verb (used without object), mil·i·tat·ed, mil·i·tat·ing.

  1. to have a substantial effect; weigh heavily: His prison record militated against him.
  2. Obsolete.
    1. to be a soldier.
    2. to fight for a belief.


  1. (intr; usually foll by against or for) (of facts, actions, etc) to have influence or effectthe evidence militated against his release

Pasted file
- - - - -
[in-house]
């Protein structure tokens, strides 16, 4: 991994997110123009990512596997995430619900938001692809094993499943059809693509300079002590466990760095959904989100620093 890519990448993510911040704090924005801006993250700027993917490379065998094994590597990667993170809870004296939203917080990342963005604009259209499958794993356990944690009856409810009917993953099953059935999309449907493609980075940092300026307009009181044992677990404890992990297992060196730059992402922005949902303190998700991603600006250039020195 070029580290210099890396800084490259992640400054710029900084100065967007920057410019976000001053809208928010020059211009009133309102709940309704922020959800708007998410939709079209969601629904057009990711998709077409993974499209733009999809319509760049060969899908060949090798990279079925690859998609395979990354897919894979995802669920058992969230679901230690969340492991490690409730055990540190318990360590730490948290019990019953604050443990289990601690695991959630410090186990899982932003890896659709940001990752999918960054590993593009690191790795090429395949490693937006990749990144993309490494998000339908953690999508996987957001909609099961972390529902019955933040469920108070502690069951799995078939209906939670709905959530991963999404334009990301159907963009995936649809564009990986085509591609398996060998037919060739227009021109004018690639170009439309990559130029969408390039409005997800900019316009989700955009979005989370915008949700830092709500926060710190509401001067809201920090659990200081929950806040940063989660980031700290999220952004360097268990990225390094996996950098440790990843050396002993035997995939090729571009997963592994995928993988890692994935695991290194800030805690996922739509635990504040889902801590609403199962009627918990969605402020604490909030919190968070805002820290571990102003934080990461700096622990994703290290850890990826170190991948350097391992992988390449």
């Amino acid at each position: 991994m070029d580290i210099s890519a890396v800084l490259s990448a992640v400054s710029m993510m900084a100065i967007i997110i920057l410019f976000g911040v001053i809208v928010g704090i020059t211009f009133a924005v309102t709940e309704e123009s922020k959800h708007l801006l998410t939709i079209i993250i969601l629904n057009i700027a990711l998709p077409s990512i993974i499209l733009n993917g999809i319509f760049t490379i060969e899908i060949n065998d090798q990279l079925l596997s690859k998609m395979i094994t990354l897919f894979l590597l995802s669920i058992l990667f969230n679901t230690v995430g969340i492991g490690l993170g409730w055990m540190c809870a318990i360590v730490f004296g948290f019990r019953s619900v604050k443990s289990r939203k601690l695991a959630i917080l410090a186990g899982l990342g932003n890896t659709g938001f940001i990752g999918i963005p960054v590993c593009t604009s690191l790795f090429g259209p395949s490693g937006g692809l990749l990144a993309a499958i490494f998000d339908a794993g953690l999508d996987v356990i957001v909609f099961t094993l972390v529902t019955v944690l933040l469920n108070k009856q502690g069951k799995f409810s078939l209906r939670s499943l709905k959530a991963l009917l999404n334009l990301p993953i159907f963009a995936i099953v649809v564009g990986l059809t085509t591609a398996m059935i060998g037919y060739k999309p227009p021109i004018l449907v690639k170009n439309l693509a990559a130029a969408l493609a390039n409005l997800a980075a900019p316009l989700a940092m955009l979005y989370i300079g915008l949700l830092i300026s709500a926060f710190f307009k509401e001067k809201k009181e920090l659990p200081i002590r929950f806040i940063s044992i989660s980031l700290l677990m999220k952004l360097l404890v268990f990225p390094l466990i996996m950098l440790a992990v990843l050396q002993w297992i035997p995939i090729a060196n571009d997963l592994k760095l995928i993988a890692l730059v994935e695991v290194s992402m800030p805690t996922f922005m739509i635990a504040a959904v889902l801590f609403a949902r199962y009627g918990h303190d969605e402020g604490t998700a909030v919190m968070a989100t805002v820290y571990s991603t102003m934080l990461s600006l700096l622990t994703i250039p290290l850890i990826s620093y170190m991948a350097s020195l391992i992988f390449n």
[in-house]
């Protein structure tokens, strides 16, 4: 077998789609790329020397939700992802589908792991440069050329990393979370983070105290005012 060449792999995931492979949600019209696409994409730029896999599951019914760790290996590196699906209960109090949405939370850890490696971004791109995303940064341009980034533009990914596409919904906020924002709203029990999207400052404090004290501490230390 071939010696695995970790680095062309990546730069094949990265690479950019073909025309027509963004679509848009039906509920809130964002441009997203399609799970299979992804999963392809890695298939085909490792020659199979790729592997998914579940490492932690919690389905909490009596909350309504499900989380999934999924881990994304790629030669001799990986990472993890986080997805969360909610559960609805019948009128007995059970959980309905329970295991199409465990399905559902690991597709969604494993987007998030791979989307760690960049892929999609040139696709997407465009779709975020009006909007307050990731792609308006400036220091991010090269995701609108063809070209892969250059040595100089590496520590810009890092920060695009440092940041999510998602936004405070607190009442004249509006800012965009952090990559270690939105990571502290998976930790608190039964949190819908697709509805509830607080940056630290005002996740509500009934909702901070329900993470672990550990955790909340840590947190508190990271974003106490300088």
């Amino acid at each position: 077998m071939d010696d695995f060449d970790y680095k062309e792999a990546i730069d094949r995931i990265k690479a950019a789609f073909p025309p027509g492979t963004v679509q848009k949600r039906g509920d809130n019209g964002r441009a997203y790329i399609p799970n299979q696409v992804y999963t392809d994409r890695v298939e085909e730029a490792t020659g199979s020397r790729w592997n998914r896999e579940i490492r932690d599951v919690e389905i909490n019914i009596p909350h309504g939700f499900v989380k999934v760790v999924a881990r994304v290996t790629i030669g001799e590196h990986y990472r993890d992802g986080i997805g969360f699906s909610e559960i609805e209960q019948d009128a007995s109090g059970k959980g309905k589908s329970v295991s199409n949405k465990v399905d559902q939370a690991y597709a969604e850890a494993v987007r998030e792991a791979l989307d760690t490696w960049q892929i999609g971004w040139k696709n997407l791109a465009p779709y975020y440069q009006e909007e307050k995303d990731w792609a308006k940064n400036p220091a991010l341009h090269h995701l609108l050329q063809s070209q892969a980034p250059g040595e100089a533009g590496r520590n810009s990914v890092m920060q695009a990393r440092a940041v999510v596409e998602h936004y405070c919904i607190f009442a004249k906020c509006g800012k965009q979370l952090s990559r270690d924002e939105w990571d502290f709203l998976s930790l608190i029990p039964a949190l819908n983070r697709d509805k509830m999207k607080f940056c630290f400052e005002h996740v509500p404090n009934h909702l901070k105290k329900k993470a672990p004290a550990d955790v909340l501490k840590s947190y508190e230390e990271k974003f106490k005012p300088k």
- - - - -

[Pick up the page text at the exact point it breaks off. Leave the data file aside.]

v.1620s, “to serve as a soldier” (now rare), from Latin militatum, past participle of militare “serve as a soldier,” from miles “soldier” (see military (adj.)). Sense developed via “conflict with,” to “be evidence” for or against (1640s). Related: Militated; militating.

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